[sle-beta] Transactional Updates in Leap 15

Joe Doupnik jrd at netlab1.net
Thu Apr 5 07:00:27 MDT 2018

On 05/04/2018 13:38, Thorsten Kukuk wrote:
> On Thu, Apr 05, Joe Doupnik wrote:
>>      The referenced doc is interesting to read and think about. Alas,
>> patching nirvana is still on back-order.
>>      My thinking (yours will likely vary) is as follows. The snapshot-like
>> temp area can be as large as the main o/s file system (root) because we put
>> more into that area than just the o/s and we try to avoid over partitioning
>> etc. Of particular concern is the arrow of time, which means changes occur
>> on the running system after snapping and where also patches will eventually
>> appear. Thus the snapshot becomes out of date after the first such change to
>> the running system. Think about databases, linked systems, memory cached
>> data and the like. Thus a snapshot may not be a safe item to restore in many
>> cases.
> Please show me a database, which can write to a read-only filesystem ;)
> Since we work with a read-only root filesystem, you have to strictly seperate
> data from applicatons, and only the applications are part of the snapshot.
> So you will never loose data.
>>      What makes more sense to me is patch a quiescent system. That would mean
>> accumulate the new change sets and then bring up the system in memory based
>> rescue mode where the regular file systems is/are otherwise not enabled. The
>> scheme then tries applying patches one by one (with a log to revert), and if
>> a failure occurs then consider undoing them all, with optional variations
>> about accepting some regardless and so forth. This eliminates concerns about
>> open files, memory caches, partial transactions, interaction amongst
>> machines, huge extra disk space, not being restricted to BTRFS, and likely a
>> few more nuances. It also avoids yet another installation-time-only option
>> and thus can be used well after a machine has been built in an ordinary
>> manner.
> Your approach is what we offer today, but this does not solve any of the
> problems we solve with transactinal-updates. Especially not the problem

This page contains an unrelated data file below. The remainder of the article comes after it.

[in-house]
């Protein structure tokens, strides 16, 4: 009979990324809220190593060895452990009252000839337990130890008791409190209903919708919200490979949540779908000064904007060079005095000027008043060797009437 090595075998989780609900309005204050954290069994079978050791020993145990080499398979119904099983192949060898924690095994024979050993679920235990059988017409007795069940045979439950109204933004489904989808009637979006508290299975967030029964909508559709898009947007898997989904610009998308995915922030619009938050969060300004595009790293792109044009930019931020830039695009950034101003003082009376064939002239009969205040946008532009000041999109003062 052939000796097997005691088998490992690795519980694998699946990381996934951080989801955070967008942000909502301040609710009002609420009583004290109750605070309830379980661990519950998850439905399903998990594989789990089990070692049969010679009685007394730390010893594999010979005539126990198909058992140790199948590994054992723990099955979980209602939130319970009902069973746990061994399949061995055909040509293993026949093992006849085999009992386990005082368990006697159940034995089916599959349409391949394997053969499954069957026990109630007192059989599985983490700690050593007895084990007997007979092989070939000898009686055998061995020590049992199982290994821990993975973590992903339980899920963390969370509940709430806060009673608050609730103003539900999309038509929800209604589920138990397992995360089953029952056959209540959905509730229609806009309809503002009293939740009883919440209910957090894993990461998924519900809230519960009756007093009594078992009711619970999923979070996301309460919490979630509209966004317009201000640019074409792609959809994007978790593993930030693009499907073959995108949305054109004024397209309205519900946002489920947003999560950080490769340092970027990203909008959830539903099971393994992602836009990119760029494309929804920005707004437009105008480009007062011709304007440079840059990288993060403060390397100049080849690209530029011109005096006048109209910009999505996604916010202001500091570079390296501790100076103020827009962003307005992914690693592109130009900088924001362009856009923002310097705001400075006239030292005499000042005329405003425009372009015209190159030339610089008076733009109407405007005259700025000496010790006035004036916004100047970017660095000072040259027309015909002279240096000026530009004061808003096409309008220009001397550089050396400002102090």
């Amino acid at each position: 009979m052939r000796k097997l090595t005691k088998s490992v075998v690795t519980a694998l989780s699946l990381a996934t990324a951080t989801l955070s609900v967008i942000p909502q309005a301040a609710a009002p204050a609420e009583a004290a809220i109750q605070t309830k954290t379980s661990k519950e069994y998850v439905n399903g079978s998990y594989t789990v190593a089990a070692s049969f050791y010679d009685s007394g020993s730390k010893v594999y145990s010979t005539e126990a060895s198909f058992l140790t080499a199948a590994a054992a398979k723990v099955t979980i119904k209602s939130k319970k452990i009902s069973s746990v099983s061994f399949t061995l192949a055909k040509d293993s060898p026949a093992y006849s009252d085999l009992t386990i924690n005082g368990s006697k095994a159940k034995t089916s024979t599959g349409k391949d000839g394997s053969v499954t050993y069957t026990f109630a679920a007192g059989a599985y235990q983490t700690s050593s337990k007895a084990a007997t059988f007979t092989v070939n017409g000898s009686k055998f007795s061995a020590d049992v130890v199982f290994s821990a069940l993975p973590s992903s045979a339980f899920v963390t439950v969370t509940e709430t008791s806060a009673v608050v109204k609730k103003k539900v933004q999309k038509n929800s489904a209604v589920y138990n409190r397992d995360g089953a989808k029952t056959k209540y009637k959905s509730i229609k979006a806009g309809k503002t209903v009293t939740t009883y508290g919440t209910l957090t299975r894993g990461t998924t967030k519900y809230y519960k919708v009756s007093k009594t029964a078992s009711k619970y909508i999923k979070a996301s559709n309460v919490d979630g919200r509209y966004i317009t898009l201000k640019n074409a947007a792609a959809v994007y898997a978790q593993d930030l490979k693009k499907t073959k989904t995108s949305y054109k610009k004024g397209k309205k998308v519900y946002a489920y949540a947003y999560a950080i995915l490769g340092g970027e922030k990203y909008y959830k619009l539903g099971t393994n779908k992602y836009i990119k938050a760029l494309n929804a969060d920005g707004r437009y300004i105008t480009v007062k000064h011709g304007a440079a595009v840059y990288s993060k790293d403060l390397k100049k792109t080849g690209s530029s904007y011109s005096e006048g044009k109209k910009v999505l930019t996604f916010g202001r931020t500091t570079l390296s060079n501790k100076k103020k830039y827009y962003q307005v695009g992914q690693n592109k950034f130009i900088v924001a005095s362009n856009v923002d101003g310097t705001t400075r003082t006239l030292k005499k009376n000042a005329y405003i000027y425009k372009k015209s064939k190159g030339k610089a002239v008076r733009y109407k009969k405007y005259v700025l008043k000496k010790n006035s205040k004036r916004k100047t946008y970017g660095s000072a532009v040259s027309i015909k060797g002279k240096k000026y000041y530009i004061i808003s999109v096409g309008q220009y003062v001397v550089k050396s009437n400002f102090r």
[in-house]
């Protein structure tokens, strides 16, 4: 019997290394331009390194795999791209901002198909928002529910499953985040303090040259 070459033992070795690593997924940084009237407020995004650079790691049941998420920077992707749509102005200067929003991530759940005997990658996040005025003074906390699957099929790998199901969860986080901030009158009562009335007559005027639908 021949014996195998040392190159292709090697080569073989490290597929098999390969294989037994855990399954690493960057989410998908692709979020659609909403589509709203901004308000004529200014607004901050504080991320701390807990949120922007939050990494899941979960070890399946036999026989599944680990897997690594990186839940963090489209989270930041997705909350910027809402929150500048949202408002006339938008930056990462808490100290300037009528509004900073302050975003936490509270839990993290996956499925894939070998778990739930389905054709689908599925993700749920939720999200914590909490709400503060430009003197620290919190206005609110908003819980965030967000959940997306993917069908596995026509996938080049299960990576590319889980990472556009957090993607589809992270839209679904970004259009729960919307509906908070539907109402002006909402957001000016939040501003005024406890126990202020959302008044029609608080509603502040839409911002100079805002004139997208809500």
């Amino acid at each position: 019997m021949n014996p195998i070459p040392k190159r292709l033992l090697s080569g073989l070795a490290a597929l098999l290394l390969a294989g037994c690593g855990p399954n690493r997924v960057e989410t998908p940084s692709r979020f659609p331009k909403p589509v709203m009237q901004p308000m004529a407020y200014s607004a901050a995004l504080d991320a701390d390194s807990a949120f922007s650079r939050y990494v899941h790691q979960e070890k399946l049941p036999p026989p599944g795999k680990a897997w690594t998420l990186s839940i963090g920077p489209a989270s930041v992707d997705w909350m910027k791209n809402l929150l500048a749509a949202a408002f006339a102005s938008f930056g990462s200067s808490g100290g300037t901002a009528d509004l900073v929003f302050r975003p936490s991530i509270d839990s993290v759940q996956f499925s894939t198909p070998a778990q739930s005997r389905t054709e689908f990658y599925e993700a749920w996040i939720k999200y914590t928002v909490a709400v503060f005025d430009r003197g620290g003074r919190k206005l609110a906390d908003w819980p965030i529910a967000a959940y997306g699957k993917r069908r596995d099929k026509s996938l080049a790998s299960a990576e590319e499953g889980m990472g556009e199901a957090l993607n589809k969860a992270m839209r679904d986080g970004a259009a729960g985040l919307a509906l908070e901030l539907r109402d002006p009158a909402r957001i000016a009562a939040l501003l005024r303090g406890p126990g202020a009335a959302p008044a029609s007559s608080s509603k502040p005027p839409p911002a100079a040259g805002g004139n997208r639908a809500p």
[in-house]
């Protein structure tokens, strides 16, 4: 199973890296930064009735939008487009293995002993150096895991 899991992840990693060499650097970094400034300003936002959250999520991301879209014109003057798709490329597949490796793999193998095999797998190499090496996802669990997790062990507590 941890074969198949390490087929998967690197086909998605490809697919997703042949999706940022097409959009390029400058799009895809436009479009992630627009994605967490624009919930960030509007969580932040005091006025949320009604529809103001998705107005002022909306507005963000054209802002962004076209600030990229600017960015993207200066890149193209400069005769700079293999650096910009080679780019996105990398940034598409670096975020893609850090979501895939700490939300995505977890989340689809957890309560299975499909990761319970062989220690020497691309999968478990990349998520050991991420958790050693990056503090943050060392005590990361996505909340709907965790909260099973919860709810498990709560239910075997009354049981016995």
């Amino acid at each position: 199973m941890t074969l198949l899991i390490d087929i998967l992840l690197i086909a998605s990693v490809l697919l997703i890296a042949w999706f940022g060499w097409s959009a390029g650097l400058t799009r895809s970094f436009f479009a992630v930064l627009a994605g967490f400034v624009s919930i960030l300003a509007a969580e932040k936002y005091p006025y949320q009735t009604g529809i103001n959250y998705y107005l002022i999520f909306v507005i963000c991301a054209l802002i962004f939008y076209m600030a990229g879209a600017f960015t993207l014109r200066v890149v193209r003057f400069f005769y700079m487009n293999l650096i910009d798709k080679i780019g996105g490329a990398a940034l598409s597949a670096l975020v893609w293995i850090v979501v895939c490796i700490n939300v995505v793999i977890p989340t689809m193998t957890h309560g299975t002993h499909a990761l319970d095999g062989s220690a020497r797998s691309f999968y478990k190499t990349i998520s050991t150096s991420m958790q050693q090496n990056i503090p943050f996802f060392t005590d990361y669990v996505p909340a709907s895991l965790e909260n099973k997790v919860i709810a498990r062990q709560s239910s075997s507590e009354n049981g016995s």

> of a very long downtime of the machine and services for big updates.
>    Thorsten
     My suggestion appears, in essence, in Windows. Some patches are 
done on the fly. Others are stashed, the machine is rebooted, and the 
boot steps are interrupted to make changes to sensitive things before 
     The matter of long down time, or the possibility of it occurring, 
is always with us. Where we can we provide fall back systems to provide 
continued service and be insurance against possible irreversible changes.
     My suggestion side steps the issue of BTRFS or not, large disk 
space, running with r/o file systems, complicated partitioning finesse 
designed in at system creation time, etc. It safely deal with apps which 
are not built to do freeze/thaw, and it allows for regression without 
further complications. Of course it does not provide the running fallback.
     The notion is worth thinking about. My own feeling is on the fly 
patching of important systems is asking for trouble over the long term, 
and I would rather not have that be in a life support system.
     A <not so> humorous mental picture is a doctor operating upon 
him/herself and discovering the need for three hands or careful visual 
control or the need for specialized knowledge not yet accumulated, etc. 
Another case of not knowing in advance what we don't know.
     Joe D.

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